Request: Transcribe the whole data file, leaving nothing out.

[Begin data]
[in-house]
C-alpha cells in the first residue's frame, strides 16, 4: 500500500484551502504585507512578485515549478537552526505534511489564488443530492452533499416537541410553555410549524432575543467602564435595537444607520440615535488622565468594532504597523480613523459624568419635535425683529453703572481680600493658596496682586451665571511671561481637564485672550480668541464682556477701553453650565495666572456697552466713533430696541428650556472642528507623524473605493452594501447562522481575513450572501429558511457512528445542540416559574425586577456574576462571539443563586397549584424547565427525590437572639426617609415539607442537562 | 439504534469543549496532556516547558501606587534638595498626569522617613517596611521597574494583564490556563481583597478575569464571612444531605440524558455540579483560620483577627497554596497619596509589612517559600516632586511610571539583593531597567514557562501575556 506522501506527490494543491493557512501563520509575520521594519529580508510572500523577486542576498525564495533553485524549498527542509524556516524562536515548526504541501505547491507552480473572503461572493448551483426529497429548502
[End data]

[in-house]
C-alpha cells in the first residue's frame, strides 16, 4: 500500500484551502504585507512578485515549478537552526505534511489564488443530492452533499416537541410553555410549524432575543467602564435595537444607520440615535488622565468594532504597523480613523459624568419635535425683529453703572481680600493658596496682586451665571511671561481637564485672550480668541464682556477701553453650565495666572456697552466713533430696541428650556472642528507623524473605493452594501447562522481575513450572501429558511457512528445542540416559574425586577456574576462571539443563586397549584424547565427525590437572639426617609415539607442537562 | 439504534469543549496532556516547558501606587534638595498626569522617613517596611521597574494583564490556563481583597478575569464571612444531605440524558455540579483560620483577627497554596497619596509589612517559600516632586511610571539583593531597567514557562501575556 506522501506527490494543491493557512501563520509575520521594519529580508510572500523577486542576498525564495533553485524549498527542509524556516524562536515548526504541501505547491507552480473572503461572493448551483426529497429548502